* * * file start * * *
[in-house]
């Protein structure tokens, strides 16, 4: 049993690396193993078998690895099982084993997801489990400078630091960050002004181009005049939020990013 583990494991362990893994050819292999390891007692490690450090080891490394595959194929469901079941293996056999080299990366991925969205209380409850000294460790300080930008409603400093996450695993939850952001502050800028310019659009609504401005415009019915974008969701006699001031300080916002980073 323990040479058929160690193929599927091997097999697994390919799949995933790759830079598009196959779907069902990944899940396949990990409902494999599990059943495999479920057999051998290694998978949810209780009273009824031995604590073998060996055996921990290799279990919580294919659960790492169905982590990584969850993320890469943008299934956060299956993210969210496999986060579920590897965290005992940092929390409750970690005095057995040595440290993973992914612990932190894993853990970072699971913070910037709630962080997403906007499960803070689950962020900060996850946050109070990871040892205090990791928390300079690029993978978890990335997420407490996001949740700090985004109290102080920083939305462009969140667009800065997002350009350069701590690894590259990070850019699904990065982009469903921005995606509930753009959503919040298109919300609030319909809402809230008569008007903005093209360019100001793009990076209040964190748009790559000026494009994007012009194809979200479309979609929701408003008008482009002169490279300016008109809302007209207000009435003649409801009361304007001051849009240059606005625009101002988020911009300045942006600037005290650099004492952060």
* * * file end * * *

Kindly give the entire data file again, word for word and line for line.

[in-house]
């Protein structure tokens, strides 16, 4: 049993690396193993078998690895099982084993997801489990400078630091960050002004181009005049939020990013 583990494991362990893994050819292999390891007692490690450090080891490394595959194929469901079941293996056999080299990366991925969205209380409850000294460790300080930008409603400093996450695993939850952001502050800028310019659009609504401005415009019915974008969701006699001031300080916002980073 323990040479058929160690193929599927091997097999697994390919799949995933790759830079598009196959779907069902990944899940396949990990409902494999599990059943495999479920057999051998290694998978949810209780009273009824031995604590073998060996055996921990290799279990919580294919659960790492169905982590990584969850993320890469943008299934956060299956993210969210496999986060579920590897965290005992940092929390409750970690005095057995040595440290993973992914612990932190894993853990970072699971913070910037709630962080997403906007499960803070689950962020900060996850946050109070990871040892205090990791928390300079690029993978978890990335997420407490996001949740700090985004109290102080920083939305462009969140667009800065997002350009350069701590690894590259990070850019699904990065982009469903921005995606509930753009959503919040298109919300609030319909809402809230008569008007903005093209360019100001793009990076209040964190748009790559000026494009994007012009194809979200479309979609929701408003008008482009002169490279300016008109809302007209207000009435003649409801009361304007001051849009240059606005625009101002988020911009300045942006600037005290650099004492952060």